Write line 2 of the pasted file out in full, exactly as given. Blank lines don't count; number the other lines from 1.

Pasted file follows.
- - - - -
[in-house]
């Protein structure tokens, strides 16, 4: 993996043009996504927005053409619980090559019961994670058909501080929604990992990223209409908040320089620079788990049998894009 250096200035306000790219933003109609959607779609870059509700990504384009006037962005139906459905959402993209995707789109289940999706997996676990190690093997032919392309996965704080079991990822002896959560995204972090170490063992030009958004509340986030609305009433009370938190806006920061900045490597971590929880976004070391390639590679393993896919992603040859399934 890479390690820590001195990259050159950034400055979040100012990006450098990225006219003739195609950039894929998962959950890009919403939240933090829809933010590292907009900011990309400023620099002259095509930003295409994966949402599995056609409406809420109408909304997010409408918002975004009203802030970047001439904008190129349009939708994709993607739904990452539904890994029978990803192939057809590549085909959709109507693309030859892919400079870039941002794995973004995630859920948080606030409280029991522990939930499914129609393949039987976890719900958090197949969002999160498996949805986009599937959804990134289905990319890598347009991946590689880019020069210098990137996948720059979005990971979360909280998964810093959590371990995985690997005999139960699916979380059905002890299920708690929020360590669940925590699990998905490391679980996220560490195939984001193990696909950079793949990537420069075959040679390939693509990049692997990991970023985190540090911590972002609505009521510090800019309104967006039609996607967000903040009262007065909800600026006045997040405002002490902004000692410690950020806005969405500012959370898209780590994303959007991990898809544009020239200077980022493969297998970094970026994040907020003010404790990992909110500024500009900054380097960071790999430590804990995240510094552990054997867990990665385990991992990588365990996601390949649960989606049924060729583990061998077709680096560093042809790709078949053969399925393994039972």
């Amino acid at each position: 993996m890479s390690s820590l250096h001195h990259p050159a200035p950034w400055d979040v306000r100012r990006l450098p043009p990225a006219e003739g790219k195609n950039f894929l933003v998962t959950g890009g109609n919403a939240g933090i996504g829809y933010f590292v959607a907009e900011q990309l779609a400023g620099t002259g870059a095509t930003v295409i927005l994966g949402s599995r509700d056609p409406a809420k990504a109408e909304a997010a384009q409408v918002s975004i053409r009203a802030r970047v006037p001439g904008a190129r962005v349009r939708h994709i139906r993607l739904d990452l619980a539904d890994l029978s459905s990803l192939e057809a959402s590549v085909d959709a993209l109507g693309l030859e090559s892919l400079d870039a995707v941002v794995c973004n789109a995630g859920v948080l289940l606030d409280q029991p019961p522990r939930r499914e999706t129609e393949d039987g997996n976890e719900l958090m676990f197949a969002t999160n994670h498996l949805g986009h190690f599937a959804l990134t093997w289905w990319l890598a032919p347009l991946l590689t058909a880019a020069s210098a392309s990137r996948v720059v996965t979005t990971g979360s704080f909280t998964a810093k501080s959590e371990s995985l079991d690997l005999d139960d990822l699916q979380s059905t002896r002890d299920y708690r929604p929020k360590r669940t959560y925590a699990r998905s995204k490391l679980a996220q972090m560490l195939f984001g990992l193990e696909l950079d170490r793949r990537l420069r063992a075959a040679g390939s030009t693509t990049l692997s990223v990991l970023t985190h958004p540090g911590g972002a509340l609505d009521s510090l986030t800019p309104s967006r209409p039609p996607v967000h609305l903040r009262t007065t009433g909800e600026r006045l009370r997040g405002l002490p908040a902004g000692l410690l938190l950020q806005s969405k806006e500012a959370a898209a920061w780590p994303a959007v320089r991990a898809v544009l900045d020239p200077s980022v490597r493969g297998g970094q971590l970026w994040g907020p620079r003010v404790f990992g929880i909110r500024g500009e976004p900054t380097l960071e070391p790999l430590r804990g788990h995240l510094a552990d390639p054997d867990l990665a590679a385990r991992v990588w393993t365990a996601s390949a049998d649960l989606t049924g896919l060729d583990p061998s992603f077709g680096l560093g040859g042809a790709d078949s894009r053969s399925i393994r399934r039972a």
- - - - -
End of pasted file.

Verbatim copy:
């Protein structure tokens, strides 16, 4: 993996043009996504927005053409619980090559019961994670058909501080929604990992990223209409908040320089620079788990049998894009 250096200035306000790219933003109609959607779609870059509700990504384009006037962005139906459905959402993209995707789109289940999706997996676990190690093997032919392309996965704080079991990822002896959560995204972090170490063992030009958004509340986030609305009433009370938190806006920061900045490597971590929880976004070391390639590679393993896919992603040859399934 890479390690820590001195990259050159950034400055979040100012990006450098990225006219003739195609950039894929998962959950890009919403939240933090829809933010590292907009900011990309400023620099002259095509930003295409994966949402599995056609409406809420109408909304997010409408918002975004009203802030970047001439904008190129349009939708994709993607739904990452539904890994029978990803192939057809590549085909959709109507693309030859892919400079870039941002794995973004995630859920948080606030409280029991522990939930499914129609393949039987976890719900958090197949969002999160498996949805986009599937959804990134289905990319890598347009991946590689880019020069210098990137996948720059979005990971979360909280998964810093959590371990995985690997005999139960699916979380059905002890299920708690929020360590669940925590699990998905490391679980996220560490195939984001193990696909950079793949990537420069075959040679390939693509990049692997990991970023985190540090911590972002609505009521510090800019309104967006039609996607967000903040009262007065909800600026006045997040405002002490902004000692410690950020806005969405500012959370898209780590994303959007991990898809544009020239200077980022493969297998970094970026994040907020003010404790990992909110500024500009900054380097960071790999430590804990995240510094552990054997867990990665385990991992990588365990996601390949649960989606049924060729583990061998077709680096560093042809790709078949053969399925393994039972």